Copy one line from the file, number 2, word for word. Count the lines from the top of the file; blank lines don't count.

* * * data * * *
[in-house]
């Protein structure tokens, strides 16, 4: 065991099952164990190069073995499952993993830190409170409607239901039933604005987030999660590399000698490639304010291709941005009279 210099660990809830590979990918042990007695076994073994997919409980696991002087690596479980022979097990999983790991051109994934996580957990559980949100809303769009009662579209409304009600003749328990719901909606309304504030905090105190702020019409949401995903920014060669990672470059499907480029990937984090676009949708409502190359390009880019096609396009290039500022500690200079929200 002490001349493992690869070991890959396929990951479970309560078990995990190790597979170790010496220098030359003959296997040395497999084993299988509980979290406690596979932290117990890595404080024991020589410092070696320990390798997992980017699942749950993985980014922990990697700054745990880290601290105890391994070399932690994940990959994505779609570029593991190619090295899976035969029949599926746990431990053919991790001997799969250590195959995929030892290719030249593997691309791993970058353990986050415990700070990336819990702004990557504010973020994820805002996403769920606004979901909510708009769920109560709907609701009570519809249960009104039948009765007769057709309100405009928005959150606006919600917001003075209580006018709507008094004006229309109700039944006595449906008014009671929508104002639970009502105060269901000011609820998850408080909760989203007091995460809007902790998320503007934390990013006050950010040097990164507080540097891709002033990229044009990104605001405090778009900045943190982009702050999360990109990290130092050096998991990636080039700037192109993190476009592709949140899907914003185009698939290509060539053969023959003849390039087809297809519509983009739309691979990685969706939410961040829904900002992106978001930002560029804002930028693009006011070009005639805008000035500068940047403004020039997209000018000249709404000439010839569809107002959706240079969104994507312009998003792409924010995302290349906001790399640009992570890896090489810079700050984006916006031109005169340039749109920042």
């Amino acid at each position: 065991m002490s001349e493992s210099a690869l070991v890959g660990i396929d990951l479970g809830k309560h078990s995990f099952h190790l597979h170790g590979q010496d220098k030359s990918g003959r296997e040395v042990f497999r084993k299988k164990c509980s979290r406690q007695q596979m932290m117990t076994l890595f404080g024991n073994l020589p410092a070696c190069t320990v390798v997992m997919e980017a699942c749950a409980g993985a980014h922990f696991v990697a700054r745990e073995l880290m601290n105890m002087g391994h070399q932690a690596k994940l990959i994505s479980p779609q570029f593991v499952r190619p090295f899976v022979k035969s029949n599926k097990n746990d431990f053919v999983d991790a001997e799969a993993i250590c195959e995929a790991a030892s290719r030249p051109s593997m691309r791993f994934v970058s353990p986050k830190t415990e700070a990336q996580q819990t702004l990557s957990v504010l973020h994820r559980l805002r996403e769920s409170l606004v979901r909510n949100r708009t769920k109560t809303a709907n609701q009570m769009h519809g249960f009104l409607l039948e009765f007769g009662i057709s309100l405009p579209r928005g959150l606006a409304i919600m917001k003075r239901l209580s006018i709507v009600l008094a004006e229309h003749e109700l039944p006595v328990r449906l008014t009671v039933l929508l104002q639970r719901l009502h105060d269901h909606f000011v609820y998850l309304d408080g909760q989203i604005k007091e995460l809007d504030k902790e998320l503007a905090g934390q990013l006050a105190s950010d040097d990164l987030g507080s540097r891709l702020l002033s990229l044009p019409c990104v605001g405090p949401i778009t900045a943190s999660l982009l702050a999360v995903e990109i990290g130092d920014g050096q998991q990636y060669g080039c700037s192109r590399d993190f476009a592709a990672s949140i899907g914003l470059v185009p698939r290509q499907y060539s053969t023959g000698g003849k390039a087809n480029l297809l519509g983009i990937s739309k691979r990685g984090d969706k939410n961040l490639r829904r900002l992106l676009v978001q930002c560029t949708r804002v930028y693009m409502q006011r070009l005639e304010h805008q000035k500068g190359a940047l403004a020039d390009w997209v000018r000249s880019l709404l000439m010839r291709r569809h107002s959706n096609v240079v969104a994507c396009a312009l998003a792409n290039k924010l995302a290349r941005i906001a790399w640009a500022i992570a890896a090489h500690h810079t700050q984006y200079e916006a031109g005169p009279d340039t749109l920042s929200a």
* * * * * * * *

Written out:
């Protein structure tokens, strides 16, 4: 065991099952164990190069073995499952993993830190409170409607239901039933604005987030999660590399000698490639304010291709941005009279 210099660990809830590979990918042990007695076994073994997919409980696991002087690596479980022979097990999983790991051109994934996580957990559980949100809303769009009662579209409304009600003749328990719901909606309304504030905090105190702020019409949401995903920014060669990672470059499907480029990937984090676009949708409502190359390009880019096609396009290039500022500690200079929200 002490001349493992690869070991890959396929990951479970309560078990995990190790597979170790010496220098030359003959296997040395497999084993299988509980979290406690596979932290117990890595404080024991020589410092070696320990390798997992980017699942749950993985980014922990990697700054745990880290601290105890391994070399932690994940990959994505779609570029593991190619090295899976035969029949599926746990431990053919991790001997799969250590195959995929030892290719030249593997691309791993970058353990986050415990700070990336819990702004990557504010973020994820805002996403769920606004979901909510708009769920109560709907609701009570519809249960009104039948009765007769057709309100405009928005959150606006919600917001003075209580006018709507008094004006229309109700039944006595449906008014009671929508104002639970009502105060269901000011609820998850408080909760989203007091995460809007902790998320503007934390990013006050950010040097990164507080540097891709002033990229044009990104605001405090778009900045943190982009702050999360990109990290130092050096998991990636080039700037192109993190476009592709949140899907914003185009698939290509060539053969023959003849390039087809297809519509983009739309691979990685969706939410961040829904900002992106978001930002560029804002930028693009006011070009005639805008000035500068940047403004020039997209000018000249709404000439010839569809107002959706240079969104994507312009998003792409924010995302290349906001790399640009992570890896090489810079700050984006916006031109005169340039749109920042």